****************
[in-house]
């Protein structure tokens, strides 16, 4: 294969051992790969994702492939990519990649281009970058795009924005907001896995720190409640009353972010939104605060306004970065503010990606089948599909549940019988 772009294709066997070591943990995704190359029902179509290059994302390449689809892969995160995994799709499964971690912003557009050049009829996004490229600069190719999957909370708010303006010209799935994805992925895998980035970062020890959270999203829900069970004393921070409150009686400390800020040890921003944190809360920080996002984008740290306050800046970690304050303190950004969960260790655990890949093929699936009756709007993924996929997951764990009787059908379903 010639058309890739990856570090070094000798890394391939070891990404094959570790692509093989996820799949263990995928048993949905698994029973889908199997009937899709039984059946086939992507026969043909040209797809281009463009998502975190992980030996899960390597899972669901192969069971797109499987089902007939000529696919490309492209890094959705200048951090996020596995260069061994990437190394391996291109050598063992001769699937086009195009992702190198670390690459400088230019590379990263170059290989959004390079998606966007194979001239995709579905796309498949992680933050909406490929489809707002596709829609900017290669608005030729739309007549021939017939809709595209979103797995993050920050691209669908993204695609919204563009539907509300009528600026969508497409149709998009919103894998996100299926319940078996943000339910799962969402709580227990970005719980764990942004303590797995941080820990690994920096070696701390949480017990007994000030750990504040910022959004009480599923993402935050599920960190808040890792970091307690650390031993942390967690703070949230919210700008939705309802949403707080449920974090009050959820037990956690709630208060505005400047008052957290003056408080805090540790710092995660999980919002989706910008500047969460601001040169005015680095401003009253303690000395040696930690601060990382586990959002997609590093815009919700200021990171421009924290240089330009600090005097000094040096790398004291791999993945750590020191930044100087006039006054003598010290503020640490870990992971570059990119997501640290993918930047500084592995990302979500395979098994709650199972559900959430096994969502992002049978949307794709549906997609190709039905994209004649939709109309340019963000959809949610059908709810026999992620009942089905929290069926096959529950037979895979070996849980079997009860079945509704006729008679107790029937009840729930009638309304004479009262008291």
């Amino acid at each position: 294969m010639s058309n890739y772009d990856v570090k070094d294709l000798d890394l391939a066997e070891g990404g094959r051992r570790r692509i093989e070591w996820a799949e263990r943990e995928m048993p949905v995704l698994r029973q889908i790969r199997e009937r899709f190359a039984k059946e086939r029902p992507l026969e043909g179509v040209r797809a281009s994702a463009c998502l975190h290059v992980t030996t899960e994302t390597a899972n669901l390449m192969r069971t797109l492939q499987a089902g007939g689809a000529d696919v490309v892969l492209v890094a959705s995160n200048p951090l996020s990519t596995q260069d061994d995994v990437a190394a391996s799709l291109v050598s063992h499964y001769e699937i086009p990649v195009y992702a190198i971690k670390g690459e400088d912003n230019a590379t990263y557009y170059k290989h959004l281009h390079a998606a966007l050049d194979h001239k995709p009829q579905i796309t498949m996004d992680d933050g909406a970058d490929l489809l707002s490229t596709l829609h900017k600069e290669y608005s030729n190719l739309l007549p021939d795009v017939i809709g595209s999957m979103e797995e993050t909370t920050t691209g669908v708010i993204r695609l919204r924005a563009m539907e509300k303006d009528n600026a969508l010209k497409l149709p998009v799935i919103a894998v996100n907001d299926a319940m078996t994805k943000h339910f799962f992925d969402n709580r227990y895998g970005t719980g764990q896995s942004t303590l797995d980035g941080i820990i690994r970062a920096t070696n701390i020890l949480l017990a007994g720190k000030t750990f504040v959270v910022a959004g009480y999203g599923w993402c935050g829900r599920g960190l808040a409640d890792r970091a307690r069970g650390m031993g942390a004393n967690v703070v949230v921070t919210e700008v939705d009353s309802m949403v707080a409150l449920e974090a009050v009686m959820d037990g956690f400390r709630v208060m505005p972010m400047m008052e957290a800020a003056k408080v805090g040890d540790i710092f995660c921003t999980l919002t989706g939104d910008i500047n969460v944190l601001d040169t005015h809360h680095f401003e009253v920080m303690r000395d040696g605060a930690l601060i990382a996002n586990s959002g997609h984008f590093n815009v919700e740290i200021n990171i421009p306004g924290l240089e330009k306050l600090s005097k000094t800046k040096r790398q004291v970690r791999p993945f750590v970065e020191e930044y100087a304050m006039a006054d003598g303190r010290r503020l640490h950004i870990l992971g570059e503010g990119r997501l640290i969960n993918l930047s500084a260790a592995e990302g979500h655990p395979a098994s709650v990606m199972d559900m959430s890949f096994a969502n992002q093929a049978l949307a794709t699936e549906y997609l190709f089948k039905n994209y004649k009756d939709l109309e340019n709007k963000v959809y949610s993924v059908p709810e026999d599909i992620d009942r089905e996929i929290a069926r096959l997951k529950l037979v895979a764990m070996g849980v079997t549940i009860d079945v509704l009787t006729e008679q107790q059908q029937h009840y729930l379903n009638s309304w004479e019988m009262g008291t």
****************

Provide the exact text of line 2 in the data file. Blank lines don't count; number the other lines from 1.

């Protein structure tokens, strides 16, 4: 294969051992790969994702492939990519990649281009970058795009924005907001896995720190409640009353972010939104605060306004970065503010990606089948599909549940019988 772009294709066997070591943990995704190359029902179509290059994302390449689809892969995160995994799709499964971690912003557009050049009829996004490229600069190719999957909370708010303006010209799935994805992925895998980035970062020890959270999203829900069970004393921070409150009686400390800020040890921003944190809360920080996002984008740290306050800046970690304050303190950004969960260790655990890949093929699936009756709007993924996929997951764990009787059908379903 010639058309890739990856570090070094000798890394391939070891990404094959570790692509093989996820799949263990995928048993949905698994029973889908199997009937899709039984059946086939992507026969043909040209797809281009463009998502975190992980030996899960390597899972669901192969069971797109499987089902007939000529696919490309492209890094959705200048951090996020596995260069061994990437190394391996291109050598063992001769699937086009195009992702190198670390690459400088230019590379990263170059290989959004390079998606966007194979001239995709579905796309498949992680933050909406490929489809707002596709829609900017290669608005030729739309007549021939017939809709595209979103797995993050920050691209669908993204695609919204563009539907509300009528600026969508497409149709998009919103894998996100299926319940078996943000339910799962969402709580227990970005719980764990942004303590797995941080820990690994920096070696701390949480017990007994000030750990504040910022959004009480599923993402935050599920960190808040890792970091307690650390031993942390967690703070949230919210700008939705309802949403707080449920974090009050959820037990956690709630208060505005400047008052957290003056408080805090540790710092995660999980919002989706910008500047969460601001040169005015680095401003009253303690000395040696930690601060990382586990959002997609590093815009919700200021990171421009924290240089330009600090005097000094040096790398004291791999993945750590020191930044100087006039006054003598010290503020640490870990992971570059990119997501640290993918930047500084592995990302979500395979098994709650199972559900959430096994969502992002049978949307794709549906997609190709039905994209004649939709109309340019963000959809949610059908709810026999992620009942089905929290069926096959529950037979895979070996849980079997009860079945509704006729008679107790029937009840729930009638309304004479009262008291």